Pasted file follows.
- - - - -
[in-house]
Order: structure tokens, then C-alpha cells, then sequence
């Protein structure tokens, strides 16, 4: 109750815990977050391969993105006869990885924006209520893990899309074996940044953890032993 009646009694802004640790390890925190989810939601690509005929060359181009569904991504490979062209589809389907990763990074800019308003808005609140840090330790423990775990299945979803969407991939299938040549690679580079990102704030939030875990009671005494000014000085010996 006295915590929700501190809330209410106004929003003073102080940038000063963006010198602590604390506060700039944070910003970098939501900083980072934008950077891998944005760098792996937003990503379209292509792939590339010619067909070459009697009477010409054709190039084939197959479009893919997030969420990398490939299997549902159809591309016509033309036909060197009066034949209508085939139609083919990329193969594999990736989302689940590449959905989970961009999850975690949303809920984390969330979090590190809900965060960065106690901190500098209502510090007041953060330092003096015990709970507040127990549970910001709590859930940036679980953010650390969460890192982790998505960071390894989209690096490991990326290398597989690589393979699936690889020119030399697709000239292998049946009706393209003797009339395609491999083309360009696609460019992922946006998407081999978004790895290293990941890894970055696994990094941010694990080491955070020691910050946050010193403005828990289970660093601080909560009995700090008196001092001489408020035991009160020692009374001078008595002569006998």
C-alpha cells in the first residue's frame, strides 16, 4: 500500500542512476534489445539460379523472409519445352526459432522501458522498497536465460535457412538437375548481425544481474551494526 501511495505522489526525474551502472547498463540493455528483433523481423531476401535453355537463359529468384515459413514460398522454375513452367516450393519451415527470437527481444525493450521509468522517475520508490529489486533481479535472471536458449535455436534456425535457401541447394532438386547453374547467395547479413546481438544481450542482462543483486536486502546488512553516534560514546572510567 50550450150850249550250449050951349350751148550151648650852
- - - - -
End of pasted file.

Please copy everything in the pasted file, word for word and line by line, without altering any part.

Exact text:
[in-house]
Order: structure tokens, then C-alpha cells, then sequence
């Protein structure tokens, strides 16, 4: 109750815990977050391969993105006869990885924006209520893990899309074996940044953890032993 009646009694802004640790390890925190989810939601690509005929060359181009569904991504490979062209589809389907990763990074800019308003808005609140840090330790423990775990299945979803969407991939299938040549690679580079990102704030939030875990009671005494000014000085010996 006295915590929700501190809330209410106004929003003073102080940038000063963006010198602590604390506060700039944070910003970098939501900083980072934008950077891998944005760098792996937003990503379209292509792939590339010619067909070459009697009477010409054709190039084939197959479009893919997030969420990398490939299997549902159809591309016509033309036909060197009066034949209508085939139609083919990329193969594999990736989302689940590449959905989970961009999850975690949303809920984390969330979090590190809900965060960065106690901190500098209502510090007041953060330092003096015990709970507040127990549970910001709590859930940036679980953010650390969460890192982790998505960071390894989209690096490991990326290398597989690589393979699936690889020119030399697709000239292998049946009706393209003797009339395609491999083309360009696609460019992922946006998407081999978004790895290293990941890894970055696994990094941010694990080491955070020691910050946050010193403005828990289970660093601080909560009995700090008196001092001489408020035991009160020692009374001078008595002569006998």
C-alpha cells in the first residue's frame, strides 16, 4: 500500500542512476534489445539460379523472409519445352526459432522501458522498497536465460535457412538437375548481425544481474551494526 501511495505522489526525474551502472547498463540493455528483433523481423531476401535453355537463359529468384515459413514460398522454375513452367516450393519451415527470437527481444525493450521509468522517475520508490529489486533481479535472471536458449535455436534456425535457401541447394532438386547453374547467395547479413546481438544481450542482462543483486536486502546488512553516534560514546572510567 50550450150850249550250449050951349350751148550151648650852